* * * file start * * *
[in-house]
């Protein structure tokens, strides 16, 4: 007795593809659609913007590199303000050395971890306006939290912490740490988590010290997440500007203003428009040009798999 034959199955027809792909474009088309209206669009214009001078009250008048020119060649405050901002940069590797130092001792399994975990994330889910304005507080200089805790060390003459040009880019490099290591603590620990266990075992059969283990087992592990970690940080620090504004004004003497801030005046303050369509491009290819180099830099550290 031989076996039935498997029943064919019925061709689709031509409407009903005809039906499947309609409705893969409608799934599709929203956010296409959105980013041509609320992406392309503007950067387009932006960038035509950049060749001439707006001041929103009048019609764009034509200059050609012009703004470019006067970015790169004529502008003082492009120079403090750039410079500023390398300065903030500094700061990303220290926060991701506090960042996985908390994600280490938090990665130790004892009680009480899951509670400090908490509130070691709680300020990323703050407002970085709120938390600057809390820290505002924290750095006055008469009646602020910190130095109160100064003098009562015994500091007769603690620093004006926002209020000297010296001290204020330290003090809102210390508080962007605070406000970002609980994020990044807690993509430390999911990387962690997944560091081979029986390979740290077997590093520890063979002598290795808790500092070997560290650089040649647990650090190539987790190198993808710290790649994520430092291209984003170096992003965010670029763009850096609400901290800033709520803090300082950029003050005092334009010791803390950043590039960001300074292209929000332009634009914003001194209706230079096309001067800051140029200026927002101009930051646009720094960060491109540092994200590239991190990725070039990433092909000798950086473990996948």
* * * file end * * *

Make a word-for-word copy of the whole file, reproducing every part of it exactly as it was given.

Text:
[in-house]
């Protein structure tokens, strides 16, 4: 007795593809659609913007590199303000050395971890306006939290912490740490988590010290997440500007203003428009040009798999 034959199955027809792909474009088309209206669009214009001078009250008048020119060649405050901002940069590797130092001792399994975990994330889910304005507080200089805790060390003459040009880019490099290591603590620990266990075992059969283990087992592990970690940080620090504004004004003497801030005046303050369509491009290819180099830099550290 031989076996039935498997029943064919019925061709689709031509409407009903005809039906499947309609409705893969409608799934599709929203956010296409959105980013041509609320992406392309503007950067387009932006960038035509950049060749001439707006001041929103009048019609764009034509200059050609012009703004470019006067970015790169004529502008003082492009120079403090750039410079500023390398300065903030500094700061990303220290926060991701506090960042996985908390994600280490938090990665130790004892009680009480899951509670400090908490509130070691709680300020990323703050407002970085709120938390600057809390820290505002924290750095006055008469009646602020910190130095109160100064003098009562015994500091007769603690620093004006926002209020000297010296001290204020330290003090809102210390508080962007605070406000970002609980994020990044807690993509430390999911990387962690997944560091081979029986390979740290077997590093520890063979002598290795808790500092070997560290650089040649647990650090190539987790190198993808710290790649994520430092291209984003170096992003965010670029763009850096609400901290800033709520803090300082950029003050005092334009010791803390950043590039960001300074292209929000332009634009914003001194209706230079096309001067800051140029200026927002101009930051646009720094960060491109540092994200590239991190990725070039990433092909000798950086473990996948």